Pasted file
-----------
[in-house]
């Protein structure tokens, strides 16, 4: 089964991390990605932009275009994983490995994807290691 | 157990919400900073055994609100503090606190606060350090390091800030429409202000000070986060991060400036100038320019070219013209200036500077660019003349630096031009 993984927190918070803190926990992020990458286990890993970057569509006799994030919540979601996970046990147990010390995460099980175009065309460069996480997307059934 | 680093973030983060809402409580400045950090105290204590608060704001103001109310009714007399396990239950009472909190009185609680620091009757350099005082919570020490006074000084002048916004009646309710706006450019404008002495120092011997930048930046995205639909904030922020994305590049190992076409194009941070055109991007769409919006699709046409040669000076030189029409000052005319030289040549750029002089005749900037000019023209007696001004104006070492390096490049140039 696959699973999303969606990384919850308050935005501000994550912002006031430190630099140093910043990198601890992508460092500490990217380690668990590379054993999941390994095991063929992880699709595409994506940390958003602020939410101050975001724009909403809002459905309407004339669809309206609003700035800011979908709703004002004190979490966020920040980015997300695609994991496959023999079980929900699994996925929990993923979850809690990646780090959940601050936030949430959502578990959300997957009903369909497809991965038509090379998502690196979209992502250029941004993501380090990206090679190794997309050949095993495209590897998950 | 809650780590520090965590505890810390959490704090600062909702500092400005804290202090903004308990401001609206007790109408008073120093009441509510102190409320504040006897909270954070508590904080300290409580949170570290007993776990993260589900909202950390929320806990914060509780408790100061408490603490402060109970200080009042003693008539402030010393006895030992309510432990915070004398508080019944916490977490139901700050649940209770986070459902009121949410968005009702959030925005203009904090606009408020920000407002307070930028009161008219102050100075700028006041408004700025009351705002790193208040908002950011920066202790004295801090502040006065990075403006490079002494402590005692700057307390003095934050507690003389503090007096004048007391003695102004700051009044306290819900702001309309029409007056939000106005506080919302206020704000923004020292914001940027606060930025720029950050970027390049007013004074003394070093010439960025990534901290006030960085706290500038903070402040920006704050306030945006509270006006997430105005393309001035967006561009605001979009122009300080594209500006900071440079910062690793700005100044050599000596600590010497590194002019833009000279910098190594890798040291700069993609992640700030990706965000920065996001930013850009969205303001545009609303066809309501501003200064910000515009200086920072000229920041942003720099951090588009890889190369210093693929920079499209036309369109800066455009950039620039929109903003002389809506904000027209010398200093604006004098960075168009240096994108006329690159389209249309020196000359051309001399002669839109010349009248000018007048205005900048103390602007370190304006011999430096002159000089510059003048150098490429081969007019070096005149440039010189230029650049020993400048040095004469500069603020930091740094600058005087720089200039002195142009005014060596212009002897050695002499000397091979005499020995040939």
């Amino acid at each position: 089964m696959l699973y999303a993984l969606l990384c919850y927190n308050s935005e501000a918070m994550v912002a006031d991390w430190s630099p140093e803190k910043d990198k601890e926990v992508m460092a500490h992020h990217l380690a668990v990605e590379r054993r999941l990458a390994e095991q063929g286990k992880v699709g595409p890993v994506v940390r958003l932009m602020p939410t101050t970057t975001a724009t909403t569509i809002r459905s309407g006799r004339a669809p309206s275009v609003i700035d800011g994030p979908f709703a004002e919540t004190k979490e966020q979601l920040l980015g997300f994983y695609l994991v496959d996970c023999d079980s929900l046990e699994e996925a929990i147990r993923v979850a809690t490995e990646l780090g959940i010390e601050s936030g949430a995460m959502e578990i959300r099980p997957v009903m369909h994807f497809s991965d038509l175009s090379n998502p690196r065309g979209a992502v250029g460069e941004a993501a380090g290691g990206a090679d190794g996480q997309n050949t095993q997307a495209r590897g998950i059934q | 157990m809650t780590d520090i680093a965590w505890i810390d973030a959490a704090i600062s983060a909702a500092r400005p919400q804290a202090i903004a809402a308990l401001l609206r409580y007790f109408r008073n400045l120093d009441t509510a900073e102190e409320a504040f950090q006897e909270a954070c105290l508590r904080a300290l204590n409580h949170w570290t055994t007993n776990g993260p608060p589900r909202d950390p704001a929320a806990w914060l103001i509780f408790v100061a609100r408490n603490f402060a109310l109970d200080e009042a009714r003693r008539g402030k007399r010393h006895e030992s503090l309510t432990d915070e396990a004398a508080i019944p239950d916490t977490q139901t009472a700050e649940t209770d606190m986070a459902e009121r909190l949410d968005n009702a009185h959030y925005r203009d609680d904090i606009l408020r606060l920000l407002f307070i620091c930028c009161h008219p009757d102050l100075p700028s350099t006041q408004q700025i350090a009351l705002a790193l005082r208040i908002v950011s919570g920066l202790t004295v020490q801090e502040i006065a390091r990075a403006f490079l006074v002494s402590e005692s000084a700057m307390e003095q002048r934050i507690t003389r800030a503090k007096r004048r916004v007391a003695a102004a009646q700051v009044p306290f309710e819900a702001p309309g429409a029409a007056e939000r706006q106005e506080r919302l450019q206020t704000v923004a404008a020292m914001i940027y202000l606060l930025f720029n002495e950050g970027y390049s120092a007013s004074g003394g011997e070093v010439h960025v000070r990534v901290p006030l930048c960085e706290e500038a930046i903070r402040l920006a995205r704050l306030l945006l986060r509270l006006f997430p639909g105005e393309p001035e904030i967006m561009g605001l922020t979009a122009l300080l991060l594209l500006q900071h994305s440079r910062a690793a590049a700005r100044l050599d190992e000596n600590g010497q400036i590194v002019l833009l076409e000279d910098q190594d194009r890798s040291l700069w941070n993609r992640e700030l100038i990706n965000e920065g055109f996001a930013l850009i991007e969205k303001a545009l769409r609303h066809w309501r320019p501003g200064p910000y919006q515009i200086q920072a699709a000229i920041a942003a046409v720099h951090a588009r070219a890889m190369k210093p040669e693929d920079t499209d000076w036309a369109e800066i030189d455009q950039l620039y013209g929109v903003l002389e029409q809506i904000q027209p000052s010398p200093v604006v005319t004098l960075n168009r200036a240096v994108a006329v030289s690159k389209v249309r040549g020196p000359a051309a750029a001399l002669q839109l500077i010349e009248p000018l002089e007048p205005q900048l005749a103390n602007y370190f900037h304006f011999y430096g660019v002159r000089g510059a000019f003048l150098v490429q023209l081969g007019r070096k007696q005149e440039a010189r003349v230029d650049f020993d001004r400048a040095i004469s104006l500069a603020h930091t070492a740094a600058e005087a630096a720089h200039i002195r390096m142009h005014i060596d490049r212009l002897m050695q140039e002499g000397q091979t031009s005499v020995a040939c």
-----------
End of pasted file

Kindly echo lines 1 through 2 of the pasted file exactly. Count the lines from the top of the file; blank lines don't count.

[in-house]
């Protein structure tokens, strides 16, 4: 089964991390990605932009275009994983490995994807290691 | 157990919400900073055994609100503090606190606060350090390091800030429409202000000070986060991060400036100038320019070219013209200036500077660019003349630096031009 993984927190918070803190926990992020990458286990890993970057569509006799994030919540979601996970046990147990010390995460099980175009065309460069996480997307059934 | 680093973030983060809402409580400045950090105290204590608060704001103001109310009714007399396990239950009472909190009185609680620091009757350099005082919570020490006074000084002048916004009646309710706006450019404008002495120092011997930048930046995205639909904030922020994305590049190992076409194009941070055109991007769409919006699709046409040669000076030189029409000052005319030289040549750029002089005749900037000019023209007696001004104006070492390096490049140039 696959699973999303969606990384919850308050935005501000994550912002006031430190630099140093910043990198601890992508460092500490990217380690668990590379054993999941390994095991063929992880699709595409994506940390958003602020939410101050975001724009909403809002459905309407004339669809309206609003700035800011979908709703004002004190979490966020920040980015997300695609994991496959023999079980929900699994996925929990993923979850809690990646780090959940601050936030949430959502578990959300997957009903369909497809991965038509090379998502690196979209992502250029941004993501380090990206090679190794997309050949095993495209590897998950 | 809650780590520090965590505890810390959490704090600062909702500092400005804290202090903004308990401001609206007790109408008073120093009441509510102190409320504040006897909270954070508590904080300290409580949170570290007993776990993260589900909202950390929320806990914060509780408790100061408490603490402060109970200080009042003693008539402030010393006895030992309510432990915070004398508080019944916490977490139901700050649940209770986070459902009121949410968005009702959030925005203009904090606009408020920000407002307070930028009161008219102050100075700028006041408004700025009351705002790193208040908002950011920066202790004295801090502040006065990075403006490079002494402590005692700057307390003095934050507690003389503090007096004048007391003695102004700051009044306290819900702001309309029409007056939000106005506080919302206020704000923004020292914001940027606060930025720029950050970027390049007013004074003394070093010439960025990534901290006030960085706290500038903070402040920006704050306030945006509270006006997430105005393309001035967006561009605001979009122009300080594209500006900071440079910062690793700005100044050599000596600590010497590194002019833009000279910098190594890798040291700069993609992640700030990706965000920065996001930013850009969205303001545009609303066809309501501003200064910000515009200086920072000229920041942003720099951090588009890889190369210093693929920079499209036309369109800066455009950039620039929109903003002389809506904000027209010398200093604006004098960075168009240096994108006329690159389209249309020196000359051309001399002669839109010349009248000018007048205005900048103390602007370190304006011999430096002159000089510059003048150098490429081969007019070096005149440039010189230029650049020993400048040095004469500069603020930091740094600058005087720089200039002195142009005014060596212009002897050695002499000397091979005499020995040939």